Play Live Radio
Next Up:
Available On Air Stations
Development & Transportation

This New Event Space & Brewery Formerly Hosted Weddings, Bowling And Insurance Sales

A long abandoned social club in Spring Hill, roughly 2 miles north of downtown Pittsburgh, is getting a new lease on life. Nearly 20 years after the Workingmen’s Beneficial Union, or WBU, closed its doors, it will reopen as an event space and brewery this fall.

On a recent morning, owner Bill Brittain pointed out the few remaining jobs he and a crew of friends have to finish before the 15,000-square-foot site can open to the public: building a handicap-accessible ramp, plumbing in a first-floor bathroom and installing doors.

It’s been more than two years since Brittain bought the former German social club for $70,000. He planned to grow trees and flowers to sell at his primary business, Shadyside Nursery, but it didn’t quite end up that way.

“We didn’t intend on doing this project,” he said. “We actually bought this to put greenhouses up. Somebody had proposed doing the brewery and we didn’t realize what an ordeal it would be and then we just started and it was too late.”

For 90 years, the WBU offered a place to bowl, drink beer, buy insurance or hold a wedding. But Brittain said he thinks new insurance regulations in the 1990s forced the organization to sell its holdings. The WBU held one last party—a flyer for the Y2K bash still hangs in a stairwell—and then shut the doors for good.

The building lay fallow, falling apart and attracting squatters and drugs. Brittain estimated he’s invested more than $200,000 in rehabbing the space.

“When we first had gotten it, it looked like a WWII blown-out building, no roof," he said. "We had to tear out all the floors, all the walls. We had to jack the building up, then we put a new foundation in, then we jacked the second floor up to put the first floor in. This is a major undertaking.”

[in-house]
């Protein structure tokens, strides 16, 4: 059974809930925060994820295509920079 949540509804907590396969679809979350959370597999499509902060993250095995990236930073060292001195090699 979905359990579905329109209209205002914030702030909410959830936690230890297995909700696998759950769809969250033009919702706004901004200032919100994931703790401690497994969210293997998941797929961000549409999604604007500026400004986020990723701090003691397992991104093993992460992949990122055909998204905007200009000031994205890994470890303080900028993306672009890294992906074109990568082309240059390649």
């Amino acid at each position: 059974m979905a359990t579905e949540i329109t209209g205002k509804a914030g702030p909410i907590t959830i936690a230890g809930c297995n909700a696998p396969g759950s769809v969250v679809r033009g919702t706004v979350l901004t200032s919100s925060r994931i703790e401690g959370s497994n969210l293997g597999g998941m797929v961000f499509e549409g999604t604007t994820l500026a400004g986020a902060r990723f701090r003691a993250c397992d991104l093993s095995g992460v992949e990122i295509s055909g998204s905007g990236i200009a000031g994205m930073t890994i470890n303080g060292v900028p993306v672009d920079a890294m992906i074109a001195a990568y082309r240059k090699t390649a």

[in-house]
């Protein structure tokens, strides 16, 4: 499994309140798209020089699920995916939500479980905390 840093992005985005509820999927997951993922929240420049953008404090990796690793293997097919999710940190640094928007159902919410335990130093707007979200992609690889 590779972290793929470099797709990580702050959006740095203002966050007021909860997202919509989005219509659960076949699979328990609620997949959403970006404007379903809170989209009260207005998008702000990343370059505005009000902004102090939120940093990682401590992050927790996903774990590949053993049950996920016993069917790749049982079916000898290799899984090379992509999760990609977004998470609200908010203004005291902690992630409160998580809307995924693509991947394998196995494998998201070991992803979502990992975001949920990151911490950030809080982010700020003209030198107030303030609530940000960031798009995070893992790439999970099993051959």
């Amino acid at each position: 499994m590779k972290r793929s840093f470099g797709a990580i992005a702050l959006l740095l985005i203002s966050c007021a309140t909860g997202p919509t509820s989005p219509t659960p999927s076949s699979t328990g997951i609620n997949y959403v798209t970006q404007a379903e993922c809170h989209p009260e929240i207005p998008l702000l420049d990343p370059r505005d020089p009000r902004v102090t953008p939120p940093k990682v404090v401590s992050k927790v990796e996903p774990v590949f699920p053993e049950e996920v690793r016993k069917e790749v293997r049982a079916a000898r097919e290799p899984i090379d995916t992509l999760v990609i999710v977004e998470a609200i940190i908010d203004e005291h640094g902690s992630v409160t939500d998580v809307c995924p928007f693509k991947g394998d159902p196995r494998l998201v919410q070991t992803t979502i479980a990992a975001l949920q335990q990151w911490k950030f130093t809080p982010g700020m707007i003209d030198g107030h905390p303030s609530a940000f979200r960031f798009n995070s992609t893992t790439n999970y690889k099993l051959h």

It didn’t help that in the entire history of the structure it had never been legal: the city had no evidence of its existence, no occupancy permit, nothing, said Brittain. A paper road ran through the site, too, which complicated the process of getting permission to begin construction.

Brittain expects to open in September with indoor games such bocce in the event space. Shadyside Nursery built its business on being warm to the community, and having people feel a part of it, said Brittain; providing community space in Spring Hill felt like a natural extension of that.

“Historically [this] was a really community-oriented space so we’re going to try to continue that legacy,” he added.

Eventually Brittain and his girlfriend, Natasha Dean, will be able to get back to building Rescue Street Farms, the urban farm they co-own on the site.

"It's taken a backseat to the renovations," Brittain said with a laugh. 

Tenant Spring Hill Brewing hopes to open in October, pending state approval of their permits.